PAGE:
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Afghan Taliban-linked militants launched a bold daytime attack on a NATO airfield outside the eastern Afghan city of Jalalabad on Wednesday, setting off a car bomb and firing light weapons and rocket-propelled grenades in a battle that killed at least eight militants and wounded two coalition personnel.
The attack comes at a delicate time for the NATO-led International Security and Assistance Force (ISAF), just days before US General David Petraeus arrives to assume command after the ouster of US General Stanley McChrystal for insubordination. Coalition casualties are also climbing: as The Christian Science Monitor reported, June has been the deadliest month of the nine-year war for coalition troops, with 101 soldiers killed.
Wednesday’s battle began when a car bomb went off at the entrance to Jalalabad airfield, 78 miles east of the Afghan capital of Kabul near the border with Pakistan. The explosion was followed by a 30-minute gun battle with militants, says the Associated Press. Eight attackers were killed and two coalition personnel were wounded, including one Afghan soldier and one international soldier.
The New York Times reports that the attack was similar in style to the attack on Bagram Air Base in May, when a suicide bomber driving a car detonated his explosives at a gate to the base, clearing the way for Taliban fighters to enter the complex.
The BBC reports that militants attacked the Jalalabad base from multiple directions in what it calls “a commando-style raid,” a more sophisticated tactic that the Taliban has increasingly relied on to deliver heavier civilian and military casualties.
If that was the goal, then the group appears to have failed. However, in a text message sent to the Associated Press, Taliban spokesman Zabiullah Mujahid claimed that six suicide bombers had killed 32 coalition soldiers. The group is known to exaggerate its claims.
ISAF played down the significance of the attack, saying that the Taliban forces failed to breach the perimeter of the airfield or significantly disrupt its operations and that the assault’s biggest impact may have been on the media.
“This was not only an attack on a combined Afghan and ISAF facility, it was also an attack on the people of Afghanistan. The reality is that attacks such as this have absolutely no impact on the overall security situation in Afghanistan," said IJC Spokesperson Navy Capt. Jane Campbell in an ISAF press release. “While designed to garner media attention, this attack only temporarily disrupted operations as our forces successfully repelled the attack.”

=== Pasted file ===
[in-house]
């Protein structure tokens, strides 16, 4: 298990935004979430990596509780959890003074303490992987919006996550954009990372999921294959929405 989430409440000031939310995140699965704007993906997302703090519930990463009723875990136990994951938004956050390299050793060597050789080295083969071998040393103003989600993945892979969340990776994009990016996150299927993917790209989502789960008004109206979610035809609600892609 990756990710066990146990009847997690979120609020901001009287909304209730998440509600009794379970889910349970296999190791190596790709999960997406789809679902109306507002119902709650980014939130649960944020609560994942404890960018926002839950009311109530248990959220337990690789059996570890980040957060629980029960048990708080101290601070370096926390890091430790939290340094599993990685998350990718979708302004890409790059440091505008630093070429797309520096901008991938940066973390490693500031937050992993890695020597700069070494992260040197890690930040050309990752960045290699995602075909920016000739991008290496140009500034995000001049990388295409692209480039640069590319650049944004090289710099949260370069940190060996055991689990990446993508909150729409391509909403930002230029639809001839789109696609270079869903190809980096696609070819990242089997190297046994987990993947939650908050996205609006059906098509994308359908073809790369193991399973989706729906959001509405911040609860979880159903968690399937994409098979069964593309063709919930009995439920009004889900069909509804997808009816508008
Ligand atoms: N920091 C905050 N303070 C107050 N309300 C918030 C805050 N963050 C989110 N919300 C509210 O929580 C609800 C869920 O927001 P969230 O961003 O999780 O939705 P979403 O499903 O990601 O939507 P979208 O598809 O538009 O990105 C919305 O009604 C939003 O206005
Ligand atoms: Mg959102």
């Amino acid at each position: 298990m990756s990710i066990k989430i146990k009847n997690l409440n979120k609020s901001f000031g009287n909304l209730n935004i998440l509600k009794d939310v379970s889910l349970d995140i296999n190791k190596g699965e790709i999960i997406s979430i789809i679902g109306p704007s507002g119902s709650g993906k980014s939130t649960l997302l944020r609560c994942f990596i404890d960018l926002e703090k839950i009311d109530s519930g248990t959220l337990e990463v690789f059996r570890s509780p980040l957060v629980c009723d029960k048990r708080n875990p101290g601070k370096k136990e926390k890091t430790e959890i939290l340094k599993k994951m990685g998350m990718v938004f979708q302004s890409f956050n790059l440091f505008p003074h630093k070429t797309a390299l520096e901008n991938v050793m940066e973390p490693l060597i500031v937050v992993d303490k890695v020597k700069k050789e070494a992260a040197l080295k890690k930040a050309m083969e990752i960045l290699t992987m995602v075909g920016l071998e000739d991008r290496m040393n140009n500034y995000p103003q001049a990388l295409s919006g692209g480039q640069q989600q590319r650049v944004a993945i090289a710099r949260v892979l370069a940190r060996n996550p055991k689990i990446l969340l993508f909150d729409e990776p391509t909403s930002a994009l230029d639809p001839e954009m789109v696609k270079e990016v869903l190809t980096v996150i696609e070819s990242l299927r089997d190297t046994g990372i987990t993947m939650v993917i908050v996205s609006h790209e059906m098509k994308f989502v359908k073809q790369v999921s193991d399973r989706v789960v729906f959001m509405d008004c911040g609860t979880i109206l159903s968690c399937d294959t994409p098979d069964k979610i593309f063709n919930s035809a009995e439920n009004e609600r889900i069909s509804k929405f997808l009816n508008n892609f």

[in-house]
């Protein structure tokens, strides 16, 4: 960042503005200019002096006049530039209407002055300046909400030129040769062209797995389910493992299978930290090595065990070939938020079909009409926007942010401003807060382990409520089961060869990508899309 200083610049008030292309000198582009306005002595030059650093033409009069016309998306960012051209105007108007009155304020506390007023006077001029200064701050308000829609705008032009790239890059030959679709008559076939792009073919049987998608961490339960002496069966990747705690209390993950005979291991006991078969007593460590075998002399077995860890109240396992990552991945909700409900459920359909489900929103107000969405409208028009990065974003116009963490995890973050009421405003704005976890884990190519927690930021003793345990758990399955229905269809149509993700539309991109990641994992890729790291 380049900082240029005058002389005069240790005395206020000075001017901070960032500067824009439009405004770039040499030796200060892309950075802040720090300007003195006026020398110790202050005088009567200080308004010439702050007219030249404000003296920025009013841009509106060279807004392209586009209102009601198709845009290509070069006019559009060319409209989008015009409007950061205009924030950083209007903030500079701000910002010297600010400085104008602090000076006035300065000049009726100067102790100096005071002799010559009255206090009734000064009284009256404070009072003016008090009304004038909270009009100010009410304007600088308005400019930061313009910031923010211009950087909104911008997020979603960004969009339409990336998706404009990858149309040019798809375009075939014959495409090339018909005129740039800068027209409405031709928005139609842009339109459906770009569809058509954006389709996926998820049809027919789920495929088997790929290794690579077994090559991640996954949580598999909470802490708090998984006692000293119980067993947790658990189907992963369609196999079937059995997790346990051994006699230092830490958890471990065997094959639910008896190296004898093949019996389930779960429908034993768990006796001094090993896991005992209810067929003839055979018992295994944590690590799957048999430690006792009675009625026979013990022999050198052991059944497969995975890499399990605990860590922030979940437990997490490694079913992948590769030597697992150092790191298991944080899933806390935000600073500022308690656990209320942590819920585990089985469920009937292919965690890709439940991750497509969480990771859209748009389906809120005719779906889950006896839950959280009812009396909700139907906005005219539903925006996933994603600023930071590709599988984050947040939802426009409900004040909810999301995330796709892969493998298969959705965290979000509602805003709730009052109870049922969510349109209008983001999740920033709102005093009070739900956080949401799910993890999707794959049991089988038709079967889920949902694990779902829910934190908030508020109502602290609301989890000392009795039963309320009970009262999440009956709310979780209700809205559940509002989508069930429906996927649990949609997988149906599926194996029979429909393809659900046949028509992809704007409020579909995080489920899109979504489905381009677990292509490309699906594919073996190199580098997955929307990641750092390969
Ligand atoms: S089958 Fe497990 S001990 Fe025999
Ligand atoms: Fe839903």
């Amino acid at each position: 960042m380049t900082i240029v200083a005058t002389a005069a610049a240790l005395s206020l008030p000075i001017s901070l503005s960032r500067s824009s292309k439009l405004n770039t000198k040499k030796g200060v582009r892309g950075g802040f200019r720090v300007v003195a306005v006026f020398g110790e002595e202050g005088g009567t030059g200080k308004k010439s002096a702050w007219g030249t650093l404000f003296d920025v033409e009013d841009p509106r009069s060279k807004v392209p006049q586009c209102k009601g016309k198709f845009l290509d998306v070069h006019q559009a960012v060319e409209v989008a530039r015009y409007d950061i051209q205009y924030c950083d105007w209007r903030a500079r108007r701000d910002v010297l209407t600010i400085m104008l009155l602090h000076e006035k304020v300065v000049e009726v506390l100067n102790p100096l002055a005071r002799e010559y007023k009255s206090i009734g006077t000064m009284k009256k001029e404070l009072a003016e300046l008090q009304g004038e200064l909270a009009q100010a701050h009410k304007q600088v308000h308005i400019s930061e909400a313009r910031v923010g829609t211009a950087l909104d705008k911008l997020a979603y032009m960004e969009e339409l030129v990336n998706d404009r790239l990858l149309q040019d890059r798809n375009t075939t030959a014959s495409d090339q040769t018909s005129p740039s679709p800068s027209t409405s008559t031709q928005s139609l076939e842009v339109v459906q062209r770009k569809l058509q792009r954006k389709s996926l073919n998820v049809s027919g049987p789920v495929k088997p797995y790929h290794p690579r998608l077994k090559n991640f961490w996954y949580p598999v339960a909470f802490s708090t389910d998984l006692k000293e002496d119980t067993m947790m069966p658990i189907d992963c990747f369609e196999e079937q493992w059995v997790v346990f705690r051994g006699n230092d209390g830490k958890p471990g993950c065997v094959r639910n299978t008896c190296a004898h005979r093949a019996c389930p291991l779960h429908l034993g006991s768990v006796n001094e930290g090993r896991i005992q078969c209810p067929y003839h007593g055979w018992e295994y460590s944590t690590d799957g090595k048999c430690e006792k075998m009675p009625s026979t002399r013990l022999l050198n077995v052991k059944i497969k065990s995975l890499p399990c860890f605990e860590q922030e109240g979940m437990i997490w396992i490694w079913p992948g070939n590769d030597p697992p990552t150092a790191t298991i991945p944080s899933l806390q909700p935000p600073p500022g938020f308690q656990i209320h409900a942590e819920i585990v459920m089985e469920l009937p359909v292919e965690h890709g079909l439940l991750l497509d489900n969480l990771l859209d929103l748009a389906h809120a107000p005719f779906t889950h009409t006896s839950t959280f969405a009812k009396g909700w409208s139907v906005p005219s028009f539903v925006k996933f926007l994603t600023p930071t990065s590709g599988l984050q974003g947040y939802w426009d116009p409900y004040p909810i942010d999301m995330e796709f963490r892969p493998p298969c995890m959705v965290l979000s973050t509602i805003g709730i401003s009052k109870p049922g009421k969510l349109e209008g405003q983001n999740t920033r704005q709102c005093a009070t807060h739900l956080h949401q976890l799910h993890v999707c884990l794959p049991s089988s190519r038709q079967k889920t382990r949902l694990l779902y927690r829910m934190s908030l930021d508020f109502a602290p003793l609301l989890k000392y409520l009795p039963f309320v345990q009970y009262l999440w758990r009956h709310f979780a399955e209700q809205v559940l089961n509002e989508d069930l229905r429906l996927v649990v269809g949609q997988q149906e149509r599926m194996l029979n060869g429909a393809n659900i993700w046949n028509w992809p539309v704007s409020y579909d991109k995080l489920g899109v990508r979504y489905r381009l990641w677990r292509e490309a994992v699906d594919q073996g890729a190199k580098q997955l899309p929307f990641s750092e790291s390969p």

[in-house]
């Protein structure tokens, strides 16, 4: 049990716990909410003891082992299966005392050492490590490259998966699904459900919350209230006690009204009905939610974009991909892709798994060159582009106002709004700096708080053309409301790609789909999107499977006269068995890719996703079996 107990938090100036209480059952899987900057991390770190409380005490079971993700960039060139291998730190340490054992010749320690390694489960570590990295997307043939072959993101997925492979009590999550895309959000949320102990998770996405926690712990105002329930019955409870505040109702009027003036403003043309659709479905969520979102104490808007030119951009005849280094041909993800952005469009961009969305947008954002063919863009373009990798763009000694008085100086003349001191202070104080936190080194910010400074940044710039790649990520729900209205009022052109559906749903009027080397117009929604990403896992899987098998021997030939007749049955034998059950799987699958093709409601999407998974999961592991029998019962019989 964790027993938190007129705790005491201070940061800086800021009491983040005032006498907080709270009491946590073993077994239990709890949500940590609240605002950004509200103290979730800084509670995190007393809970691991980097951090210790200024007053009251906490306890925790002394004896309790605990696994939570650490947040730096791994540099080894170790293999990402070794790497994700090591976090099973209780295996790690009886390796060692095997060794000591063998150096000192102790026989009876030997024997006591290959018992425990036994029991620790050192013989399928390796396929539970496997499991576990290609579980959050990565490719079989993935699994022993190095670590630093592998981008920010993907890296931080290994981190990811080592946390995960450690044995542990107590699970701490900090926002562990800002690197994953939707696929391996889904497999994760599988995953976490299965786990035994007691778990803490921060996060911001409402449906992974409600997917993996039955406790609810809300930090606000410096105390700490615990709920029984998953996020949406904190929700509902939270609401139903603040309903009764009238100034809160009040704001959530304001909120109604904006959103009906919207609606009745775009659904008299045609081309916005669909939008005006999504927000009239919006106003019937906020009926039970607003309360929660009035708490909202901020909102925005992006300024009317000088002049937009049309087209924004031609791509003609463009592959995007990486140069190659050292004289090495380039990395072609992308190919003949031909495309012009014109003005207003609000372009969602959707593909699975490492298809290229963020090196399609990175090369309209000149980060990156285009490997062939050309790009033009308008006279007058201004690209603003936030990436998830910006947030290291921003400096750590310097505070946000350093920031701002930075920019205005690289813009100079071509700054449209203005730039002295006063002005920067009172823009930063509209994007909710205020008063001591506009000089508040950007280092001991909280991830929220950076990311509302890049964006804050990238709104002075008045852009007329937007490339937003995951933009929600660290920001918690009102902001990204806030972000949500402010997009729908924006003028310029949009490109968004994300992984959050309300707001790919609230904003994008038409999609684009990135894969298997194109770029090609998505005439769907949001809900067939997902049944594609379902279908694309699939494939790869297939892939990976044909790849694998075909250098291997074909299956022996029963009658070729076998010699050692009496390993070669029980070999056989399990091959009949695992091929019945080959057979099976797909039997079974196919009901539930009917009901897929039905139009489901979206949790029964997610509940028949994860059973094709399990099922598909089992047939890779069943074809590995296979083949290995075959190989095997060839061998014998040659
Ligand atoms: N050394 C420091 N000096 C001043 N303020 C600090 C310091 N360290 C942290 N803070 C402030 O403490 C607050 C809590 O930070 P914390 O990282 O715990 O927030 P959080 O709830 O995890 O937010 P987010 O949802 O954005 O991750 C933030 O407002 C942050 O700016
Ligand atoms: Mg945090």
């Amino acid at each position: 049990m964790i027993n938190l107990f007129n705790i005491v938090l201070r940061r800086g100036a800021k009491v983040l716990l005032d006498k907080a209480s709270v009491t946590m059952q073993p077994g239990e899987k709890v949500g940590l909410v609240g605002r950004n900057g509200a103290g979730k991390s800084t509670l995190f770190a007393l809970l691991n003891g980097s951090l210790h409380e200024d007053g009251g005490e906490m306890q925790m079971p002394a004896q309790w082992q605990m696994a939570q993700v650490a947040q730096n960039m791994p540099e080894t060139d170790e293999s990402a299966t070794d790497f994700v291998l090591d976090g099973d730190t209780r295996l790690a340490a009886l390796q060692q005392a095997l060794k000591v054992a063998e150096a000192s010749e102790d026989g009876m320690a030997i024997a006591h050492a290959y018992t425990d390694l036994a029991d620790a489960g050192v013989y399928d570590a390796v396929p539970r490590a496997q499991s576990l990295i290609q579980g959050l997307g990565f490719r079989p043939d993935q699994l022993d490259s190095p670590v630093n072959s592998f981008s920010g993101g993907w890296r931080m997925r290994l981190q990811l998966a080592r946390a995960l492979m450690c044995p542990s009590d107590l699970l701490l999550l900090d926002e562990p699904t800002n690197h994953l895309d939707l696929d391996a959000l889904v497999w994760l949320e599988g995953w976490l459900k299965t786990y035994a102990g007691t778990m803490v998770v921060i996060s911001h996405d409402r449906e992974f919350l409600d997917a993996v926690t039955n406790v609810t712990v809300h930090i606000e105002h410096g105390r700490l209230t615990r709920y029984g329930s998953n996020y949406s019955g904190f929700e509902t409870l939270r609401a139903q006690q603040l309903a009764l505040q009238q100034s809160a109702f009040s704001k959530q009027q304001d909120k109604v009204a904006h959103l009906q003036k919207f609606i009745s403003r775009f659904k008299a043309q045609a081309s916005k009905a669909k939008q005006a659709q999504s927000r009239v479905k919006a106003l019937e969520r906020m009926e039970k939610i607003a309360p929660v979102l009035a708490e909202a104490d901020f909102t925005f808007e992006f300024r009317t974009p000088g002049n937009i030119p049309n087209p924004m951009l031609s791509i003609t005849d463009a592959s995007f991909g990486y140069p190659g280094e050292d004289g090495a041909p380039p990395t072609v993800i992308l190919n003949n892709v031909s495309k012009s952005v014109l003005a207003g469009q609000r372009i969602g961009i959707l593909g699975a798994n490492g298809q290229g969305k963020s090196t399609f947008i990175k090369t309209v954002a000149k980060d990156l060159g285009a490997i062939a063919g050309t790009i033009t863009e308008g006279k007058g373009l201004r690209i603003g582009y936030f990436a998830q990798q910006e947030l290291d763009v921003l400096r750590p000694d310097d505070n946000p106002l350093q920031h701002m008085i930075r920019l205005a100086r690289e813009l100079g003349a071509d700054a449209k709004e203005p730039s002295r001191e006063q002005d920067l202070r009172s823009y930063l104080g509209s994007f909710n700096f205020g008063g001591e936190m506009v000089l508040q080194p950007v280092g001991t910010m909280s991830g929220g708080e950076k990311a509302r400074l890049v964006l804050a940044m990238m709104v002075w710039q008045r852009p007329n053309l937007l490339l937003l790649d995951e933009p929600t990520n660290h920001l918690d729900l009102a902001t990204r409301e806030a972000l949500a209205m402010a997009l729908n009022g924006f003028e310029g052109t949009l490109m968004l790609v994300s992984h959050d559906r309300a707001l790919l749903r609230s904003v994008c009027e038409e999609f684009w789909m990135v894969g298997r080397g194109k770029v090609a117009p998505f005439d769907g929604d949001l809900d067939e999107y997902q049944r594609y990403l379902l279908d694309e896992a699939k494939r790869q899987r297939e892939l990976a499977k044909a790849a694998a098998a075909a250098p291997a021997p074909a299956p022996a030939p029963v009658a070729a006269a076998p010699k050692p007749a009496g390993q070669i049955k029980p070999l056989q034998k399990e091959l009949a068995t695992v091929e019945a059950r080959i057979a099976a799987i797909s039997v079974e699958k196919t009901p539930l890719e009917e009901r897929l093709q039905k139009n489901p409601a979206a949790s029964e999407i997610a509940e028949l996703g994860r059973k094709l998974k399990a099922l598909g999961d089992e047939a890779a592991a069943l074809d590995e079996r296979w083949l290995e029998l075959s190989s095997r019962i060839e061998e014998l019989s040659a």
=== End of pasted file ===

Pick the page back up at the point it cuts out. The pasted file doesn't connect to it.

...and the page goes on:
Nevertheless, the attack is unlikely to calm growing unease with the ISAF war effort, which has been beset by a high-profile leadership crisis and a mounting death toll.
A tough fight it has been. 2009 was the deadliest year yet for coalition forces, with 521 killed according to the independent website icasualties.org. This year may be no better: six months in, the NATO death toll is already 321. In both years, the vast majority of those killed were Americans.
The Monitor reported Tuesday that ISAF officials say the increased death toll is not surprising. More casualties are part of a troop surge into rural Afghanistan to fight the Taliban on their own turf. The current strategy is to flush out the Taliban and fill the void left behind with development and governance projects.
Already, ISAF says it has killed 130 Taliban leaders in Afghanistan’s south, the organization’s traditional stronghold.
“From our perspective, while certainly these added casualties and the increased violence are unfortunate, it’s expected,” says Air Force Lt. Col. John Dorrian, an spokesman for the International Security Assistance Force (ISAF) in Kabul. “ISAF forces with their Afghan partners are challenging Taliban insurgents in territory that was in many cases completely controlled by them for years.”